Oliver Greenfield identifies the following challenge:
“The externalities created by companies – or, for that matter, nation states – in their pursuit of self-interest can seem rational at the local, country and even regional level. But at a global level, in a closed system, externalities are costs. What is rational at a company or nation state level is irrational at a global level.” (Green Economy Coalition, April 2012)
Thus we have conflicting narratives, which result from disagreement about system boundaries (including time horizon as a type of boundary). A true systems approach might give us a systematic way of playing contested narratives off against each other.
William P. Fisher, Jr, Question Authority (Oct 2011)
José M. Ramos, Temporalities of the Commons: Toward Narrative Coherence and Strategic Vision (Nov 2012)
Linked-In discussion on Good Bean Counters
and my post on Regulation and Complexity (Oct 2012)
#orgintelligence @larryhirschhorn has produced a very detailed analysis of Barclays Bank, Robert Diamond and the LIBOR scandal (July 2012). He asks why Marcus Agius (Barclays Chair) and Bob Diamond (Barclays CEO) were stunned at the Bank of England’s demand for Diamond’s resignation, and suggests it was because they lacked something he calls a “political imagination”.
There is a lot of interesting material in Larry’s blog from the perspective of organizational psychology, and I don’t want to reproduce it all here. What I do want to explore is whether what Larry calls “political imagination” is an aspect of what I call organizational intelligence.
Central to Larry’s narrative is a cryptic note, written by Bob Diamond after a telephone conversation with Paul Tucker, the Bank of England’s executive director for markets. This note appears to have been interpreted by one of Diamond’s subordinates as an coded instruction from the Bank of England to lower its LIBOR submissions. However, Diamond later denied that this was the meaning of the note. As Larry points out, this kind of deniability is all too common in and between organizations.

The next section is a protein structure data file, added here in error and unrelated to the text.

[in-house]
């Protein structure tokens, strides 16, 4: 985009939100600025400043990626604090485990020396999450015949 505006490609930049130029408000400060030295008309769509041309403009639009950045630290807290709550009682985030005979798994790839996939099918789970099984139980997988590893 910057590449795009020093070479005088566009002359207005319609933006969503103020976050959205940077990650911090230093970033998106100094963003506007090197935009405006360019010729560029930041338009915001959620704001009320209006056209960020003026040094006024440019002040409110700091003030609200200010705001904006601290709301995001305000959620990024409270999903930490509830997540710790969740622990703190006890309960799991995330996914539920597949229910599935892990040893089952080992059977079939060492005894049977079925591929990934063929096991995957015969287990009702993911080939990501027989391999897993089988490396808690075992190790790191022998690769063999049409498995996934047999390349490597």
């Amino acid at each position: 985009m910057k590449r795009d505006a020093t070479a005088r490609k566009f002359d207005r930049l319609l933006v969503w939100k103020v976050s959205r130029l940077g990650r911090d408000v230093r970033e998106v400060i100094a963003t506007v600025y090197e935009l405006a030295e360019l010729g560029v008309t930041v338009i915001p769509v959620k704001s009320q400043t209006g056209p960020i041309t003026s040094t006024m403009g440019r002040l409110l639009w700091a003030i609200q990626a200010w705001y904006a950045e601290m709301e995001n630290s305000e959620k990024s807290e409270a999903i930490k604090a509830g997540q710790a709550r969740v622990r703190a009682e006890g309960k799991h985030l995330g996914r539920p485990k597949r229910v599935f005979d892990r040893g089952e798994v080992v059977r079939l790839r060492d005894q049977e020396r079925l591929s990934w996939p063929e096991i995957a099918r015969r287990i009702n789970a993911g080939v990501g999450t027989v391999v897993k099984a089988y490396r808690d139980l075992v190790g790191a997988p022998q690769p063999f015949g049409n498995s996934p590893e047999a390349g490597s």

What is more complicated is the decision by Barclays to include this note in its published account of the LIBOR affair. Why was this note relevant to the LIBOR affair, if it didn’t mean what it appeared to mean? Diamond’s self-justification and repudiation looks like what Freud called Kettle Logic – “we didn’t fix the LIBOR rate … and anyway you hinted we should fix it … and anyway it wasn’t a hint”.
The Bank of England was undoubtedly sensitive to the allegation that it had been complicit in the LIBOR affair, and seems to have reacted angrily to the publication of this note. Diamond and his colleagues may have decided to include the note as a coded message to other banks, but failed to anticipate the reaction of the Bank of England. And as one of the highest paid bankers in London, Diamond may also have failed to appreciate the extent to which the Bank of England disapproved of overpaid London bankers.
According to the Wall Street Journal, there were differences of opinion within Barclays as to whether it was a good idea to include this note in its report, and there were some who worried about the reaction. However, the decision was taken to include it. At the time, this might have seemed like a fairly small detail, but such details can sometimes have very significant consequences.
(Of course, we cannot know for sure that it was this detail that triggered the Bank of England’s demand for Diamond’s resignation, but it is a highly plausible interpretation of events.)